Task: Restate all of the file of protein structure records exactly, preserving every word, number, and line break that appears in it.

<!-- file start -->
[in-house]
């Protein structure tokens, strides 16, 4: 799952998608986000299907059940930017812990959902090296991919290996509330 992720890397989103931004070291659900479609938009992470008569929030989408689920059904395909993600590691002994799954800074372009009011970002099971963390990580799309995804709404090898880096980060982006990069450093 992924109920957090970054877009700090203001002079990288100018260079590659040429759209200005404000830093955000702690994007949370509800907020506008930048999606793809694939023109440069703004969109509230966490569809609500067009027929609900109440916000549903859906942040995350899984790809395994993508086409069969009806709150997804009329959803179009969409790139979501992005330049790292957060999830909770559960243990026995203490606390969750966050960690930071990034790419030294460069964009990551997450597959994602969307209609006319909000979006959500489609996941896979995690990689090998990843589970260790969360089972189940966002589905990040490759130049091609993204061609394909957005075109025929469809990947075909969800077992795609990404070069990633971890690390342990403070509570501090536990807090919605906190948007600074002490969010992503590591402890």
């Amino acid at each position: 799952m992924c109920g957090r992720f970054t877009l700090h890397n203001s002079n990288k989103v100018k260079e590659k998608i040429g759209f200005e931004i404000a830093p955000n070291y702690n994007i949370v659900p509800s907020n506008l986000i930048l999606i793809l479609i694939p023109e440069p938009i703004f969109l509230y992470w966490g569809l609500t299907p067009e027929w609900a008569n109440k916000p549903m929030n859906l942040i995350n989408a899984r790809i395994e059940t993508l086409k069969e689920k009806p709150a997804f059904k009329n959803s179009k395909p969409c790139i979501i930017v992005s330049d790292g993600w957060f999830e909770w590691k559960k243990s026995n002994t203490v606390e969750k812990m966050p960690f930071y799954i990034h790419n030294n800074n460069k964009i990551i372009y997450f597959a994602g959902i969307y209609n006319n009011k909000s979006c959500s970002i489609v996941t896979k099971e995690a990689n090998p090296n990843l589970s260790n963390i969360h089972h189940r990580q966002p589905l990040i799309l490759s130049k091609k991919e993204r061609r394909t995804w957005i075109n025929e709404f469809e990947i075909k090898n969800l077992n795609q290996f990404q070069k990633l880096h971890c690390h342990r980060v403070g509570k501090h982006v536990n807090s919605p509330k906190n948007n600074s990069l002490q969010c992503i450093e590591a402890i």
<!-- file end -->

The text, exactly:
[in-house]
């Protein structure tokens, strides 16, 4: 799952998608986000299907059940930017812990959902090296991919290996509330 992720890397989103931004070291659900479609938009992470008569929030989408689920059904395909993600590691002994799954800074372009009011970002099971963390990580799309995804709404090898880096980060982006990069450093 992924109920957090970054877009700090203001002079990288100018260079590659040429759209200005404000830093955000702690994007949370509800907020506008930048999606793809694939023109440069703004969109509230966490569809609500067009027929609900109440916000549903859906942040995350899984790809395994993508086409069969009806709150997804009329959803179009969409790139979501992005330049790292957060999830909770559960243990026995203490606390969750966050960690930071990034790419030294460069964009990551997450597959994602969307209609006319909000979006959500489609996941896979995690990689090998990843589970260790969360089972189940966002589905990040490759130049091609993204061609394909957005075109025929469809990947075909969800077992795609990404070069990633971890690390342990403070509570501090536990807090919605906190948007600074002490969010992503590591402890």
């Amino acid at each position: 799952m992924c109920g957090r992720f970054t877009l700090h890397n203001s002079n990288k989103v100018k260079e590659k998608i040429g759209f200005e931004i404000a830093p955000n070291y702690n994007i949370v659900p509800s907020n506008l986000i930048l999606i793809l479609i694939p023109e440069p938009i703004f969109l509230y992470w966490g569809l609500t299907p067009e027929w609900a008569n109440k916000p549903m929030n859906l942040i995350n989408a899984r790809i395994e059940t993508l086409k069969e689920k009806p709150a997804f059904k009329n959803s179009k395909p969409c790139i979501i930017v992005s330049d790292g993600w957060f999830e909770w590691k559960k243990s026995n002994t203490v606390e969750k812990m966050p960690f930071y799954i990034h790419n030294n800074n460069k964009i990551i372009y997450f597959a994602g959902i969307y209609n006319n009011k909000s979006c959500s970002i489609v996941t896979k099971e995690a990689n090998p090296n990843l589970s260790n963390i969360h089972h189940r990580q966002p589905l990040i799309l490759s130049k091609k991919e993204r061609r394909t995804w957005i075109n025929e709404f469809e990947i075909k090898n969800l077992n795609q290996f990404q070069k990633l880096h971890c690390h342990r980060v403070g509570k501090h982006v536990n807090s919605p509330k906190n948007n600074s990069l002490q969010c992503i450093e590591a402890i």